hack, drudge, hacker(noun)
one who works hard at boring tasks
machine politician, ward-heeler, political hack, hack(noun)
a politician who belongs to a small clique that controls a political party for private rather than public ends
hack, hack writer, literary hack(noun)
a mediocre and disdained writer
a tool (as a hoe or pick or mattock) used for breaking up the surface of the soil
cab, hack, taxi, taxicab(noun)
a car driven by a person whose job is to take passengers where they want to go in exchange for money
hack, jade, nag, plug(noun)
an old or over-worked horse
a horse kept for hire
a saddle horse used for transportation rather than sport etc.
cut with a hacking tool
be able to manage or manage successfully
"I can't hack it anymore"; "she could not cut the long days in the office"
"he hacked his way through the forest"
kick on the arms
kick on the shins
hack, hack on(verb)
fix a computer program piecemeal until it works
"I'm not very good at hacking but I'll give it my best"
hack, cut up(verb)
significantly cut up a manuscript
"The patient with emphysema is hacking all day"
(Computers) To program (a computer) for pleasure or compulsively; especially, to try to defeat the security systems and gain unauthorized access to a computer.
(Computers) A clever computer program or routine within a program to accomplish an objective in a non-obvious fashion.
(Computers) A quick and inelegant, though functional solution to a programming problem.
Hence: The driver of a hack; a taxi driver; a hackman.
A coach or carriage let for hire; a hackney coach; formerly, a coach with two seats inside facing each other; now, usually a taxicab.
Origin: [Shortened fr. hackney. See Hackney.]
a frame or grating of various kinds; as, a frame for drying bricks, fish, or cheese; a rack for feeding cattle; a grating in a mill race, etc
unburned brick or tile, stacked up for drying
to cut irregulary, without skill or definite purpose; to notch; to mangle by repeated strokes of a cutting instrument; as, to hack a post
fig.: To mangle in speaking
to cough faintly and frequently, or in a short, broken manner; as, a hacking cough
a notch; a cut
an implement for cutting a notch; a large pick used in breaking stone
a hacking; a catch in speaking; a short, broken cough
a kick on the shins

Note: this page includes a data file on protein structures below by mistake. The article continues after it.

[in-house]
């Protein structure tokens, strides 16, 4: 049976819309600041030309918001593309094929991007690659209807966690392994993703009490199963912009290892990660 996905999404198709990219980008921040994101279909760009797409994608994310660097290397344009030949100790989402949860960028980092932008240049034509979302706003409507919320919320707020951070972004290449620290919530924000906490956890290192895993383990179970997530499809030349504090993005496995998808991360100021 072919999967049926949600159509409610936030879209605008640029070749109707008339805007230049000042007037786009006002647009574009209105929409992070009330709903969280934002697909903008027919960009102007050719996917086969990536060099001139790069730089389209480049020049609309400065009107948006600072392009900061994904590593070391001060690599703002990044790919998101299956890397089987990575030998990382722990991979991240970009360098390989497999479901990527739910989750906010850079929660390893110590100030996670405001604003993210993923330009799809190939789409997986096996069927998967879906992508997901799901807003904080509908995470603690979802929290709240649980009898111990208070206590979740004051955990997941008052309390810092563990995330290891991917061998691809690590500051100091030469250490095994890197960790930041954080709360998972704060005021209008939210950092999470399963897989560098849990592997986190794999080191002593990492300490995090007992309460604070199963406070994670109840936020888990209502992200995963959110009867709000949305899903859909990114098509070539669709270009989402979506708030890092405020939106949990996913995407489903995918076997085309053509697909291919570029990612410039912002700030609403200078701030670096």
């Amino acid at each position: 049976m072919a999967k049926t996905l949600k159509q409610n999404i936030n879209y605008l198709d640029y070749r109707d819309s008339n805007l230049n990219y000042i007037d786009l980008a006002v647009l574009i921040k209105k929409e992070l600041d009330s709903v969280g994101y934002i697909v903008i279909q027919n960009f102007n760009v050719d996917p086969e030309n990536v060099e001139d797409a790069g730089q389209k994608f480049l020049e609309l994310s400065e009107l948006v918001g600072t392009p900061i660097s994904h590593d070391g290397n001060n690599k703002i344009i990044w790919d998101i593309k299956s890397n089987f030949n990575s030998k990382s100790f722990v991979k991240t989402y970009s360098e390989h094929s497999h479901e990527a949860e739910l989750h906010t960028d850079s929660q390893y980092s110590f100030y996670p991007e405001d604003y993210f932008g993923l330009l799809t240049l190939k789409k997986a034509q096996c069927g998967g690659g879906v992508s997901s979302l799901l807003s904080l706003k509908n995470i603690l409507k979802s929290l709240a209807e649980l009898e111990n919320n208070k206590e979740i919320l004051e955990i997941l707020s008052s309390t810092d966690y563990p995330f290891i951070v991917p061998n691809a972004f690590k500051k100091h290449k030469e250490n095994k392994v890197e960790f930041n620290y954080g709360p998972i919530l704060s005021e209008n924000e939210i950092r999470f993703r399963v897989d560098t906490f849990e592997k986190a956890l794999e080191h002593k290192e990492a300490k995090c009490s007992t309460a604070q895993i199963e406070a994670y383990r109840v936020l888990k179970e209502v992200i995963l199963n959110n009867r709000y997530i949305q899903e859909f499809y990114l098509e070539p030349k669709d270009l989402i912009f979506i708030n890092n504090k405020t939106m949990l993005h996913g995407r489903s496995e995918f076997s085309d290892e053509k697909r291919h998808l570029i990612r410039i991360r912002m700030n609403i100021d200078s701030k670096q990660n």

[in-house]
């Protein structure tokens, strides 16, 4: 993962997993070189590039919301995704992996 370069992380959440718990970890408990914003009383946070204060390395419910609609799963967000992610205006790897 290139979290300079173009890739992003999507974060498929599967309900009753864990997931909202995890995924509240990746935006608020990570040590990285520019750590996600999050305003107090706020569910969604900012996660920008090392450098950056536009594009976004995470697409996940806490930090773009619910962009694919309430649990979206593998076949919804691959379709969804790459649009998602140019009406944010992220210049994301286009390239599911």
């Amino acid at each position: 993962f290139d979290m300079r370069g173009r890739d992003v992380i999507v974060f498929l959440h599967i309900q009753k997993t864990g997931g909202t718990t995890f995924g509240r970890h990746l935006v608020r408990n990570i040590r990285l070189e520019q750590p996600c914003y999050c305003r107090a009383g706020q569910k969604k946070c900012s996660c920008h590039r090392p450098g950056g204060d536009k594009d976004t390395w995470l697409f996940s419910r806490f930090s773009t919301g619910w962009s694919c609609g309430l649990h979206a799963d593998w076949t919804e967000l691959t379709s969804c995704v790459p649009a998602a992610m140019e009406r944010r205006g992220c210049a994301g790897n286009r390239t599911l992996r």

a horse, hackneyed or let out for common hire; also, a horse used in all kinds of work, or a saddle horse, as distinguished from hunting and carriage horses
a coach or carriage let for hire; particularly, a a coach with two seats inside facing each other; a hackney coach
a bookmaker who hires himself out for any sort of literary work; an overworked man; a drudge
hackneyed; hired; mercenary
to use as a hack; to let out for hire
to use frequently and indiscriminately, so as to render trite and commonplace
to be exposed or offered or to common use for hire; to turn prostitute
to live the life of a drudge or hack
Origin: [Shortened fr. hackney. See Hackney.]
Hack is a television series that aired on the American CBS television network from 2002 to 2004. The show also aired in the UK on ITV3, in Australia on Network Ten, and in France on M6. The final four episodes of Season One were never aired in the UK as ITV3 allowed their broadcast rights to lapse before they were shown. The series centers on the fictional life of a former police officer, Polish-American Mike Olshansky, who left the force after being charged with corruption and now works as a taxi driver in Philadelphia, Pennsylvania. The charges of corruption were never clearly proven but Olshansky, riddled with guilt, considers it his duty to make up for his past wrongs by helping those the police will not help. Olshansky saves many lives and people by going above and beyond the call of duty, becoming a kind of heroic vigilante. He receives "inside" help from within the police force from his friend Marcellus Washington, played by Andre Braugher, who often comes close to risking his own career. Meanwhile, he tries to repair his relationship with his young son, Mikey, and rebuild his life after losing his marriage, his son's admiration, his professional identity, and his reputation. Co-stars Jacqueline Torres as Olshanshky's neighbor, and George Dzundza as long-time priest and confidant.